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Our Research Catalogue contains grants and outputs data up until April/May 2014.

'Bilateral (Hong Kong):' Gaze strategies of laparoscopy surgeons: Observational learning, implicit knowledge and performance in demanding conditions

Grant reference: RES-000-22-3016

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Journal article details

Cutting errors in surgery : experience limits underestimation bias in a simulated surgical environment
Objective: Error management is crucial in surgery and needs to be developed through appropriate training and education. Research suggests that perceptual errors may be more likely in laparoscopic environments. The objective of this work is to investigate error management by novices compared with experienced surgeons when performing a simple simulated incision in a visually challenging environment. Methods: Novices (n = 20) and experienced surgeons (n = 11) viewed pairs of horizontal lines on a laparoscopic monitor. Participants were asked to replicate the line lengths by making simulated incisions. The task was completed with or without online visual feedback of the incising hand. In a second phase of the study, the task was complicated by embedding the lines within a perceptual illusion (i.e., Ponzo illusion). Results: Incision lengths generally were shorter than the actual lengths of the viewed lines for all participants. For the novices, however, this underestimation bias was exacerbated when visual feedback of the incising hand was unavailable (p < 0.001), whereas the surgeons were not affected by loss of vision of the incising hand (p = 0.864). Furthermore, novices were influenced by the perceptual illusion designed to alter perceptions of line length (p = 0.021), whereas the surgeons did not appear to be influenced by the illusion (p = 0.945). Conclusions: A perceptual bias towards incision length underestimation may be present when surgery involves a laparoscopic monitor; however, surgical experience may protect against accentuation of the underestimation bias when the task becomes more visually challenging. The bias is discussed using the framework of error management theory.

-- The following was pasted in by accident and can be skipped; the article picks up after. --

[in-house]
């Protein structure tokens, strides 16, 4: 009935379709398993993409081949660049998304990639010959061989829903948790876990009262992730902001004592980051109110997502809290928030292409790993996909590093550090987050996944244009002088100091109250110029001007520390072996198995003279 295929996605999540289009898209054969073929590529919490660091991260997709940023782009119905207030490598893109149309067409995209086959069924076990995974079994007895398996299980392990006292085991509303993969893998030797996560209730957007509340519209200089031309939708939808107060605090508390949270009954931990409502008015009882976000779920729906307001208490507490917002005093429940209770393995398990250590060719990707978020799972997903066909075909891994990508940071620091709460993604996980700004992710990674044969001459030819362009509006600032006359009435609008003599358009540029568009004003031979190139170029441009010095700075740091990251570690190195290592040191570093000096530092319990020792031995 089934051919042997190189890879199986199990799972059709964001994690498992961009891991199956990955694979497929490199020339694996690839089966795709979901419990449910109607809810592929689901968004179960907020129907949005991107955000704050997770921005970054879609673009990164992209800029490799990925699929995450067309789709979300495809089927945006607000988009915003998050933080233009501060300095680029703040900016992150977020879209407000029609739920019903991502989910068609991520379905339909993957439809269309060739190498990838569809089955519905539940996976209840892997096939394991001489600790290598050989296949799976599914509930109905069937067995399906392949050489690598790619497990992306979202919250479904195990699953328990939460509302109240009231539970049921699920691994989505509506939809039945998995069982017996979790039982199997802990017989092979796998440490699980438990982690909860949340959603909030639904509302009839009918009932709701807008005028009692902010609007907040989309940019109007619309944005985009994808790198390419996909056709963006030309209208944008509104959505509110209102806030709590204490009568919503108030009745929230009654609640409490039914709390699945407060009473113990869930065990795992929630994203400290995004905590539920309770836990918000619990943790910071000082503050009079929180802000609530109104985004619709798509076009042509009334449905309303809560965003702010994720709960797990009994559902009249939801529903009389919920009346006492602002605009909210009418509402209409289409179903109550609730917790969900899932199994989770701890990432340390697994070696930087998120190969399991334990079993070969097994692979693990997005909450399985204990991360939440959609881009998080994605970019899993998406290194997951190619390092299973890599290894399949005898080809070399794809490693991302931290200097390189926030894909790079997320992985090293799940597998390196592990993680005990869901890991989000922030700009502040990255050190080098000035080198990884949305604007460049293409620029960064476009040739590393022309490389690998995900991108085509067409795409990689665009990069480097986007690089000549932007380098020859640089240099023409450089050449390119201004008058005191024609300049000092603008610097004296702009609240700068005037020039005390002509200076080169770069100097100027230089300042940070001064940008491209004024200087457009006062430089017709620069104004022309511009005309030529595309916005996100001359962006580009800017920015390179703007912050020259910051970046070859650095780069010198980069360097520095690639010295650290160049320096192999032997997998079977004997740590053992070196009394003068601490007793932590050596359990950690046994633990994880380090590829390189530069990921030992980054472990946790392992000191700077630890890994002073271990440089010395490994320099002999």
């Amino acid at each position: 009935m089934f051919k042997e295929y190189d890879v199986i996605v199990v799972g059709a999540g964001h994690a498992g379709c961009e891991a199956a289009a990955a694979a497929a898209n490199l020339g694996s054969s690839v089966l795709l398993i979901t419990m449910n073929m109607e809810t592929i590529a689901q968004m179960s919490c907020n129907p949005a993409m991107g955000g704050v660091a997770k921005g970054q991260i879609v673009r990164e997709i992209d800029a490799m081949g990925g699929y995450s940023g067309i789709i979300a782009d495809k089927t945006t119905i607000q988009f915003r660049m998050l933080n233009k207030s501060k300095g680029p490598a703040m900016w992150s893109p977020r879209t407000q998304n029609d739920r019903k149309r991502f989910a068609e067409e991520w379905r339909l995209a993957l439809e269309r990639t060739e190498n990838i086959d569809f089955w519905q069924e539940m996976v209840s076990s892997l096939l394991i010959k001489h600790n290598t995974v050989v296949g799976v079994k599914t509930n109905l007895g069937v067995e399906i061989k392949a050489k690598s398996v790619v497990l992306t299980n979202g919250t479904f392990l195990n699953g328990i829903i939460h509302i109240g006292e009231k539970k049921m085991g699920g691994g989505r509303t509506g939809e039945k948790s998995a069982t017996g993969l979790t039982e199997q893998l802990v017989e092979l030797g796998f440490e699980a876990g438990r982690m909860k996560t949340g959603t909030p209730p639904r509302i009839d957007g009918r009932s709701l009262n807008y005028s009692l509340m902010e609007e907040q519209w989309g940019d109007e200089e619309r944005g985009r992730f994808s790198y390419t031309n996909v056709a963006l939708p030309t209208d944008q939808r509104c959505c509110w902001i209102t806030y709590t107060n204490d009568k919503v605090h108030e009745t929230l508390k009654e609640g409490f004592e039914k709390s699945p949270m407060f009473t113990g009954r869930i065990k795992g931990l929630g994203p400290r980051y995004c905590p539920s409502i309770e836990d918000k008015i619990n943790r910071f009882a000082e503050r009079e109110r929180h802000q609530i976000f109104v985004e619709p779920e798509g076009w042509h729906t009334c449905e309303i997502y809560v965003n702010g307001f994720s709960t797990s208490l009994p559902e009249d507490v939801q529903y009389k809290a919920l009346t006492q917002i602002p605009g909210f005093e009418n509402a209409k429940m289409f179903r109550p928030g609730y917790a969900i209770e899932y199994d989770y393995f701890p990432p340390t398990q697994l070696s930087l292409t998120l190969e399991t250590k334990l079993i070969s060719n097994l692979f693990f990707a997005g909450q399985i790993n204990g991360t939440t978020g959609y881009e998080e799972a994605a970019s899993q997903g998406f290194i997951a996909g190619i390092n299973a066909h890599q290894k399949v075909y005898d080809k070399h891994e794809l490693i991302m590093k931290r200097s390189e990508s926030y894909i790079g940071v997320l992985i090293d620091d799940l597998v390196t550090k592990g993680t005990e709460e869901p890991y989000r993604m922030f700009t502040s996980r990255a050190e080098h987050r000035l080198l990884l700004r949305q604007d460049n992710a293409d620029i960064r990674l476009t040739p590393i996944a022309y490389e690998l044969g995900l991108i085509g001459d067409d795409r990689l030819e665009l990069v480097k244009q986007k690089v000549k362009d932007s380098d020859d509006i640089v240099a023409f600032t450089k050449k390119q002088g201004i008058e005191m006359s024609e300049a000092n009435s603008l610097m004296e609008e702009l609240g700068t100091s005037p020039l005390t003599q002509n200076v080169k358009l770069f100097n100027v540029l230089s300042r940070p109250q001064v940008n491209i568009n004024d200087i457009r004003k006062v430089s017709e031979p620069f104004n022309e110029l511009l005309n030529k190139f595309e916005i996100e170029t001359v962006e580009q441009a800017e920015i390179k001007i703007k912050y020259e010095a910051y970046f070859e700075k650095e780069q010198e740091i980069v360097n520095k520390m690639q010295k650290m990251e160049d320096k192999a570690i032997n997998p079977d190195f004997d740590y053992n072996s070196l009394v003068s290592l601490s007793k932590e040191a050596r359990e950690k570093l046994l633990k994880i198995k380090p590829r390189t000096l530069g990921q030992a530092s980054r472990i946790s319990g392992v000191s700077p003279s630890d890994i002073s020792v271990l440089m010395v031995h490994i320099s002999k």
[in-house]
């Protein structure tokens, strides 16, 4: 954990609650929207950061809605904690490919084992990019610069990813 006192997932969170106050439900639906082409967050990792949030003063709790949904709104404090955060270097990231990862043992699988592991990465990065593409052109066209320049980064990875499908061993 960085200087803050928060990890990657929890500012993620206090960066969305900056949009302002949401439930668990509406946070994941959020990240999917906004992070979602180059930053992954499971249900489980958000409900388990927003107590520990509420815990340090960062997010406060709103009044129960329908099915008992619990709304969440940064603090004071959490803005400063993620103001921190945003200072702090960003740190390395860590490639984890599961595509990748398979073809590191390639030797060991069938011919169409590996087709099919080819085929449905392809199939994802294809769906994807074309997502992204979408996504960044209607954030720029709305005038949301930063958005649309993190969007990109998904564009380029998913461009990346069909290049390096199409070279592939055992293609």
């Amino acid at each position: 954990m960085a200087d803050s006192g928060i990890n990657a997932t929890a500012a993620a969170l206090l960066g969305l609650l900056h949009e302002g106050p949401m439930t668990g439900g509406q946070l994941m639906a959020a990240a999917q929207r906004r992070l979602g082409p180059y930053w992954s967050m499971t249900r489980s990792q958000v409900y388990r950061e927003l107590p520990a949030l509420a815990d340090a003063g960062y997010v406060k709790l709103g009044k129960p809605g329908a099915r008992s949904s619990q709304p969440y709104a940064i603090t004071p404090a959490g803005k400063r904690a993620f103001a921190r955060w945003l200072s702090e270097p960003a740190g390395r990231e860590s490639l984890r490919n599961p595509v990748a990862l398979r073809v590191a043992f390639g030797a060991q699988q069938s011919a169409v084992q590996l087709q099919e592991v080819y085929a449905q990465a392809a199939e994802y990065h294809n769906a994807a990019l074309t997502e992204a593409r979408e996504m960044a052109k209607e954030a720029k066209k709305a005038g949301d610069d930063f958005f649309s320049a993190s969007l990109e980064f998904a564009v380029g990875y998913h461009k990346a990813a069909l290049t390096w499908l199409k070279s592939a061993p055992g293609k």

10.1016/j.jsurg.2012.01.002
English

Primary contributor

Author Neha Malhotra

Additional contributors

Co-author Jamie M. Poolton
Co-author Mark R. Wilson
Co-author Rich S.W. Masters

Additional details

69
4
Yes
1931-7204
Elsevier
01 July 2012
473-476
Amsterdam, Netherlands
Post-print
Journal of surgical education

Cite this outcome

Harvard

Malhotra, Neha et al (2012) Cutting errors in surgery : experience limits underestimation bias in a simulated surgical environment. Journal of surgical education. 69 (4), pp. 473-476 Amsterdam, Netherlands: Elsevier.

Vancouver

Malhotra Neha et al. Cutting errors in surgery : experience limits underestimation bias in a simulated surgical environment. Journal of surgical education 2012; 69 (4): 473-476.